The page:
Passengers & SLF (Self Loading Freight) If you are regularly a passenger on any airline then why not post your questions here?


Old 11th Nov 2021, 16:58
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On the LHR-IAD flight on Tuesday, the lady in the row in front was knitting for most of the journey. Bearing in mind that knitting needles are sharp and could be used as offensive weapons, how did she get through security with them?
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Old 11th Nov 2021, 17:00
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Knit one, slip one through security?
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Old 11th Nov 2021, 17:03
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On a previous flight, I've had a biro taken off me at airport security because it could be used as an offensive weapon to stab a person. When I protested, was told I would not be allowed to go through security to the aircraft.
Didn't stop cabin crew handing out biros on the plane to complete a survey though

At some point, we have to decide what risks we will accept in life
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Old 11th Nov 2021, 17:35
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I used to work at a very busy single runway airport in the South East of England, the tower was airside. Just after 9/11 and all the increased security measures, a member of airport security came into the rest room and started to remove all the metal knives and forks from the kitchen area.

I politely asked him what he was doing”Tower is airside mate, no sharp items allowed airside, it’s a security risk”

ok I replied”However if said terrorist manages to run across the two live taxiways, and gets through the security doors, I think he may just bring his own weapons, and not request to borrow one from our kitchen.

security man left!
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Old 11th Nov 2021, 17:54
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It is always confusing as to what is/isn't allowed in the cabin, but on looking at the list in the link above, knitting needles would't be such a good weapon to most people simply by the way you'd have to hold it. I've heard of hikers travelling light having their telescopic walking sticks confiscated from their hand-baggage. You are allowed bring a lighter into the cabin as long as it's in a clear plastic jiffy bag.....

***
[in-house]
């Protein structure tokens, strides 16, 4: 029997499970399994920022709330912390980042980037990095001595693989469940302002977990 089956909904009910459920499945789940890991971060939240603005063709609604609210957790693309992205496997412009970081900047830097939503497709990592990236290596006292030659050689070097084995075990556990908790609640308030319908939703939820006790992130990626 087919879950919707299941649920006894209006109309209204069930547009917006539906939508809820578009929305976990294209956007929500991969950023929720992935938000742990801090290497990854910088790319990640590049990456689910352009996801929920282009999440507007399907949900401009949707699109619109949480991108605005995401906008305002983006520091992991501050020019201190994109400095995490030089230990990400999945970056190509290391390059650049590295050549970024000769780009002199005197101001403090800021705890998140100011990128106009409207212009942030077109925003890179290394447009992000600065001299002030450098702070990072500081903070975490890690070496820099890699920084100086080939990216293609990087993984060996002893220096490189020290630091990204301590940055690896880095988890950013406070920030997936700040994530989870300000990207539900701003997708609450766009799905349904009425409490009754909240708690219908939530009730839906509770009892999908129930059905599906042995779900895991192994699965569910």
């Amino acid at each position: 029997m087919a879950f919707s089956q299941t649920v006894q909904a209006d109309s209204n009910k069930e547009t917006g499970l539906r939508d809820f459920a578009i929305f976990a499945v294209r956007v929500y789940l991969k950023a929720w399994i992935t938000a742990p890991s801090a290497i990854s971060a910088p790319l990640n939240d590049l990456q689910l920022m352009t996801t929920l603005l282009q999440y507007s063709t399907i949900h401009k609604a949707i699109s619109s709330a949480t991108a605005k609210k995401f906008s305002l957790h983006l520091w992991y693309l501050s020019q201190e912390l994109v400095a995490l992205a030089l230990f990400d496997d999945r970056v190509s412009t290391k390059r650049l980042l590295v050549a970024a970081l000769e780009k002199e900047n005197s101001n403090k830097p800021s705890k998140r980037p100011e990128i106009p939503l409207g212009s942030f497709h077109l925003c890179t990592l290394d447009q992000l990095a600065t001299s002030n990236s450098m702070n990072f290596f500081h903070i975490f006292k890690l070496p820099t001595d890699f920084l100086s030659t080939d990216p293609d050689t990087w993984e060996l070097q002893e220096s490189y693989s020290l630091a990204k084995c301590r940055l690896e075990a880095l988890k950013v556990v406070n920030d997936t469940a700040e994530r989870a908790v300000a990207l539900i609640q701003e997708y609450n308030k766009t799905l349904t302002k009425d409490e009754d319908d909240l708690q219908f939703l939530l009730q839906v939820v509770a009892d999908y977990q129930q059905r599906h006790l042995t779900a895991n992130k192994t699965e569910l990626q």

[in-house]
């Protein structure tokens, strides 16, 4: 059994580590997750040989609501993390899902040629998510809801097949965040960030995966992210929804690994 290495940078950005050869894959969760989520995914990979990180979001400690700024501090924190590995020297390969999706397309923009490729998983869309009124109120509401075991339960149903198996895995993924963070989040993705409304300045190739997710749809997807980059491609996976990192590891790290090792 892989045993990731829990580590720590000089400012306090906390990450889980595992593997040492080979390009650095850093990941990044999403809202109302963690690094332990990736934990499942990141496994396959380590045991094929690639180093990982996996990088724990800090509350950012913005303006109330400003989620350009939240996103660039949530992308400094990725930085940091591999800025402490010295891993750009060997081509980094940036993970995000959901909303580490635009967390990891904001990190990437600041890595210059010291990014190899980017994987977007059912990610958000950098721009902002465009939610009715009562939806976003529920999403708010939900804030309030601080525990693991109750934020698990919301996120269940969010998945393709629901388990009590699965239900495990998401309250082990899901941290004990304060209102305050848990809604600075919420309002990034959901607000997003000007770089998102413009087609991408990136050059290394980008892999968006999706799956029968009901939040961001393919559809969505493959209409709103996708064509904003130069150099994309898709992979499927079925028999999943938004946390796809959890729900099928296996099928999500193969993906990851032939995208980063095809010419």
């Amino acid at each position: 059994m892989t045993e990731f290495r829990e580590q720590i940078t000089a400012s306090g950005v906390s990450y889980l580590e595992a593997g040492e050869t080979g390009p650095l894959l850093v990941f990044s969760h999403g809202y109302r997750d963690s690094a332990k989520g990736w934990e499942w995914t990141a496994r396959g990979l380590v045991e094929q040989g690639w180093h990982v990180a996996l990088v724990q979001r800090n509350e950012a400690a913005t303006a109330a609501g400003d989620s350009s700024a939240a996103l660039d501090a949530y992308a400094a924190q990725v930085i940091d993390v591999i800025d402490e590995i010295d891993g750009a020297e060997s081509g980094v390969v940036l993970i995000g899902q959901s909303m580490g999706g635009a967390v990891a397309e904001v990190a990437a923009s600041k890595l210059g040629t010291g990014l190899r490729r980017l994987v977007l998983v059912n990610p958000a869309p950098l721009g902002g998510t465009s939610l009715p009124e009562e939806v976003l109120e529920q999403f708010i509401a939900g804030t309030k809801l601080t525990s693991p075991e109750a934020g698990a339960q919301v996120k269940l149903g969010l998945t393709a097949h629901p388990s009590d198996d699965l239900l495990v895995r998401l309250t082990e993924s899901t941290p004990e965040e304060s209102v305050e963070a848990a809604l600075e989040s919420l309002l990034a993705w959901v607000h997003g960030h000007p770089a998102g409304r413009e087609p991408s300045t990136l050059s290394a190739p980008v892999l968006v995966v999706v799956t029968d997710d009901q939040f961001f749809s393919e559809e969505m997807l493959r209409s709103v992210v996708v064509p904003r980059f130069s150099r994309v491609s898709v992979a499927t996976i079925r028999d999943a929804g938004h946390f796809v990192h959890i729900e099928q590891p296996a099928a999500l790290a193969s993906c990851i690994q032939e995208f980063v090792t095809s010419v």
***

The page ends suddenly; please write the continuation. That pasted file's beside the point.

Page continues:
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Old 11th Nov 2021, 19:35
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And of course the glass bottles from duty free…
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Old 11th Nov 2021, 20:04
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Knitting needles are allowed, which always seems a strange one but actually they aren’t ‘that’ sharp in the grand scheme of things.
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Old 11th Nov 2021, 20:52
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A manager I used to work with told me the following story.
He was sent to America on a buisiness trip whereby awards were handed out. Best manager, best employee that sort of thing.
He won an award which was a Handgrenade mounted on a wooden plinth.
When he was comming home through customs the airport security man pulled out the handgrenade on it's plinth and asked what it was?
Manager explained it was an award to which the security man asked "How do we know the grenade is safe?"
Manager replied, dunno, lets see and duly pulled out the pin. Both stared at the grenade in silence. After a suitable time had passed the security man said,
"Guess it's safe". Placed the grenade back in his luggage and waved him through.
This was before 9/11 but kindof ammusing.
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Old 11th Nov 2021, 21:18
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Sort of like Alec Baldwin shooting someone dead on a movie set with a prop gun that he was told was safe?
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Old 11th Nov 2021, 21:24
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Hand grenades are simple "Just pull the pin out, and throw it".
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Old 11th Nov 2021, 22:59